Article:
We felt fortunate to have made the trip yesterday, which was a relatively relaxing "day after" for all of us.  

Some were taking a breather from two weeks of preparing for a successful barn celebration, while the two Love's of the group were past the worst stages of re-entry after a long overseas trip.

Talk of just what time we each collapsed from total exhaustion the night before dominated some of the conversation while organizing ourselves for the drive to the grove.

On the way, some occupants of Barbara's pickup spotted a cow moose in a thinned out stand of trees just off the road. 

Rigs stopped. People armed with cameras exited.

The clicking began.  

Barbara noted that the doors to her truck had been left open, just in case, what was soon noted to be a mama moose, decided to chase us off. 

She didn't seem to mind, though.  After standing like a statue for a while, she slowly ambled off with the baby following behind. 

I'm sure my sisters captured some nice shots because they stuck with her and found an opening suitable for some nice images. 

Later, after parking on a wide spot next to the aspen grove, the rigs emptied again.  

This time, the intensity of catching some good shots of the moose diminished to almost total relaxation as we casually strolled up the road, stopping from time to time to take in the awesome beauty all around us. 

Occasionally, some stopped to compare images within their respective camera window viewers. 

To say a "good time was had by all" would hardly match the combined exhilaration within us----a day to relax and truly a day to behold the beauty God dishes out in so many places on this earth. 

We pretty much had the place to ourselves too.  One motorcyclist drove by while we were tailgating at yet another stop with cheese, crackers, popcorn, chips and candy, left over from the previous day's celebration.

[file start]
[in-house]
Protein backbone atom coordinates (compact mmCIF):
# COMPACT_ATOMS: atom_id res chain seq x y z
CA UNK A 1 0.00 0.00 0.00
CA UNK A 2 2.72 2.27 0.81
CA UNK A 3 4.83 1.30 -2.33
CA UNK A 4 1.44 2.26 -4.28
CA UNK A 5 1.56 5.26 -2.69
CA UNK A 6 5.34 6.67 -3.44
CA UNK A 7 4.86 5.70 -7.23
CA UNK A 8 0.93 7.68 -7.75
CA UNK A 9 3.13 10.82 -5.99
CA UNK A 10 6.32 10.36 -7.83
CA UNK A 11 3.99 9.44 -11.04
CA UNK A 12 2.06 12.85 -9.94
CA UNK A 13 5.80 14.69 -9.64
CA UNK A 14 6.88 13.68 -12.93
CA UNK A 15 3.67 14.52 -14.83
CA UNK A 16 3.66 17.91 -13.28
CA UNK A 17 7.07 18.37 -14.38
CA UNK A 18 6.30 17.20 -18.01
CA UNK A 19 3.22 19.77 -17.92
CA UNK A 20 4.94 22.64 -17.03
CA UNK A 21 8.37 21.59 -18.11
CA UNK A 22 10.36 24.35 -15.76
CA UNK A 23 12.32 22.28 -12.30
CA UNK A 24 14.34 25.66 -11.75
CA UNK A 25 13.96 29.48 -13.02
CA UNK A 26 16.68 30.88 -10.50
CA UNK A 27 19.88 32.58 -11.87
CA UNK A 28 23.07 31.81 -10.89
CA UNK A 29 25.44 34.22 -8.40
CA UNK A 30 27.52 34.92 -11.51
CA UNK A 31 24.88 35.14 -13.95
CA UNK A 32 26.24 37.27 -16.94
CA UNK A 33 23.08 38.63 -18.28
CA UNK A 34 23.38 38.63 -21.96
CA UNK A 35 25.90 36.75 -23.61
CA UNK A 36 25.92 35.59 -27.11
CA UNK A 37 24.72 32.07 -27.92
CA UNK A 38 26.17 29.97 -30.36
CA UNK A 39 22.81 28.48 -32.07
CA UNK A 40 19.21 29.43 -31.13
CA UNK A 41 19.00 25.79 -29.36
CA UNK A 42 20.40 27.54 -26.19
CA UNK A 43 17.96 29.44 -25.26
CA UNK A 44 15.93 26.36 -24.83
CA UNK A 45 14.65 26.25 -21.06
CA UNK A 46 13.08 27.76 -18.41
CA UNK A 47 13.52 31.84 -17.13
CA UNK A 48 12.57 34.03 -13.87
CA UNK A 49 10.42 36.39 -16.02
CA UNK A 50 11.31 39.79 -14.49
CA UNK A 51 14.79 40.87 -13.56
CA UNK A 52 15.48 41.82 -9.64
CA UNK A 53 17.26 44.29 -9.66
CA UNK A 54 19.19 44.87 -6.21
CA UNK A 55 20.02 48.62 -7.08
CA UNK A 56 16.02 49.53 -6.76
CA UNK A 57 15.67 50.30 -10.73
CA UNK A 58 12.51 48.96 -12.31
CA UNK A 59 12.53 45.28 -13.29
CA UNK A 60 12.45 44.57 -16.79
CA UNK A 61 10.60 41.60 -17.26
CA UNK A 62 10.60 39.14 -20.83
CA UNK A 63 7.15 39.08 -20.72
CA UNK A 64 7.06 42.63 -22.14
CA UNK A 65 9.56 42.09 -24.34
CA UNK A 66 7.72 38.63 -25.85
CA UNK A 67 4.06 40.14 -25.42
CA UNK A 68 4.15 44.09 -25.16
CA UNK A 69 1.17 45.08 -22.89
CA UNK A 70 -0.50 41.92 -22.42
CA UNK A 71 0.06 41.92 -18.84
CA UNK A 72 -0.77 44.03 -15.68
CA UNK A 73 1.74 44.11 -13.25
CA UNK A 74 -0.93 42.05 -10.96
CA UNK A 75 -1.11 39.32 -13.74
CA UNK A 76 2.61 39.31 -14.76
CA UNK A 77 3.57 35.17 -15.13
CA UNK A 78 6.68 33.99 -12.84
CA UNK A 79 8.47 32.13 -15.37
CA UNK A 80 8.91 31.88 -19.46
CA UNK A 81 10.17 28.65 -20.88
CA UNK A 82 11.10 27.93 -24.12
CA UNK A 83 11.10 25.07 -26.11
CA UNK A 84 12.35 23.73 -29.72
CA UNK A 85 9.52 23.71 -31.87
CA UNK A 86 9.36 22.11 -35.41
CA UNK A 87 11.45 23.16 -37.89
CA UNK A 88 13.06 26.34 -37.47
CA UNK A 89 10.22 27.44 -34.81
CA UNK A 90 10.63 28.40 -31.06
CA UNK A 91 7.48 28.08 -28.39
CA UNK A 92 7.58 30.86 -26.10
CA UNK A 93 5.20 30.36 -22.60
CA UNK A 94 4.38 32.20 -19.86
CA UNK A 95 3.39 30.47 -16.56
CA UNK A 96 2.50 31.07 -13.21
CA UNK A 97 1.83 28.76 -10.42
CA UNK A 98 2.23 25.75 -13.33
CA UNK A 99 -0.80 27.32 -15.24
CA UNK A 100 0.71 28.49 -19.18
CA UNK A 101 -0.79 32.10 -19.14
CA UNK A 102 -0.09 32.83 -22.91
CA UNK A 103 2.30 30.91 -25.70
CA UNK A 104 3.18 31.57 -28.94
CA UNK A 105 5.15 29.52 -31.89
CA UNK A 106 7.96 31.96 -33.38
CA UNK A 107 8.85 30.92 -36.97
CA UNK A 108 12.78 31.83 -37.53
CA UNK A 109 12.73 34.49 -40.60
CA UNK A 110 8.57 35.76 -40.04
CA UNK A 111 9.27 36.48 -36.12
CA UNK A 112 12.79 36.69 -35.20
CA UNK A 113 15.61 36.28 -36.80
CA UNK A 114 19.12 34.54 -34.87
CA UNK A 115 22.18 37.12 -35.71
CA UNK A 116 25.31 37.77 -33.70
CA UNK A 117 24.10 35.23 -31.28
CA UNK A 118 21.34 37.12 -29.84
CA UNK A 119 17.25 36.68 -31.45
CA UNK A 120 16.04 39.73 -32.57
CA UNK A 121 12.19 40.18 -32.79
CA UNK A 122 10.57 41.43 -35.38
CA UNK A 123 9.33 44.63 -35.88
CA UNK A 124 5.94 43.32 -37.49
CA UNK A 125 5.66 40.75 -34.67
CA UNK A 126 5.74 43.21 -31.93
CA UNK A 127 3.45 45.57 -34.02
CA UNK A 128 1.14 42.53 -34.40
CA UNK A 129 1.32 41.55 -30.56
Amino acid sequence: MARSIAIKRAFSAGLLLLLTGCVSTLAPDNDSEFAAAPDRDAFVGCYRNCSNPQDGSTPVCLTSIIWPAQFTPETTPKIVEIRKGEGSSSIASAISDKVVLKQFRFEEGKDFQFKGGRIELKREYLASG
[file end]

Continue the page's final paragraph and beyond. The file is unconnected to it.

As we were about to leave and head home, another rig came by and stopped.  The driver seems to show up in a lot of remote places where Bill and I go. 

Yup, Bill Hawkins, his son Dal and his friend (Heidi Overholser's hubby) were on their way to a hunting spot. 

All in all, it truly was one fine day. 

And, another and another lie ahead. 

Feeling blessed on this Monday morning. 

Sunday, October 14, 2018

Saturday "Seens" in Selle Valley

Yup, it was a pretty nice first day back home.

Family, friends, horses, dogs, fall colors, blue skies, cookies and coffee at a sisters' celebration--- life doesn't get much better than that.

Bill and I did our best to keep ourselves going on three hours' of sleep and a case of jet lag.  

We succeeded, finally relenting to the exhaustion and collapsing into bed for the night and, happily, some quality sleep.

Attending a great afternoon gathering at Barbara and Laurie's horse barn and arena certainly helped the process along. 

The purpose for their party:  to celebrate this year's horse show achievementa with some of their horses and to provide visitors the opportunity to meet other horses.  

Dusty and Pache took lead roles among the Tibbs Arabians stable horses.

After visiting with folks for a while, Barbara and Laurie saddled up their two Nationally award-winning geldings, rode them into the arena from the south doorway and proceeded to put on a light clinic about Western dressage for guests who were seated around the arena's north end. 

My sisters, both retired teachers, sprinkled entertaining anecdotes in their primer on basic the basics of dressage and more specifically, the fast-growing sport of Western dressage.

Throughout the presentation, Laurie demonstrated some of the general expectations of a dressage test aboard Pache who had given her several award-winning (Top Ten) rides at the recent Arabian Sport Horse Nationals in Nampa.

It was informative and fun to watch these veteran horse women, who have developed into a fine-tuned team, share their knowledge and their experiences.

Twas also fun reconnecting with friends whom we sometime don't see for months or even years on end and getting acquainted with some new faces. 

The 3.5 mile drive to my sisters' farm also offered some stunning vignettes of fall in the country at its very best. 

So, today, after that night of decent sleep, we'll get back into some semblance of our normal routine, maybe watching a little Seahawks football from London, doing some more visiting and just plain enjoying a glorious time in our little piece of Heaven back home here in Selle.

Happy Sunday.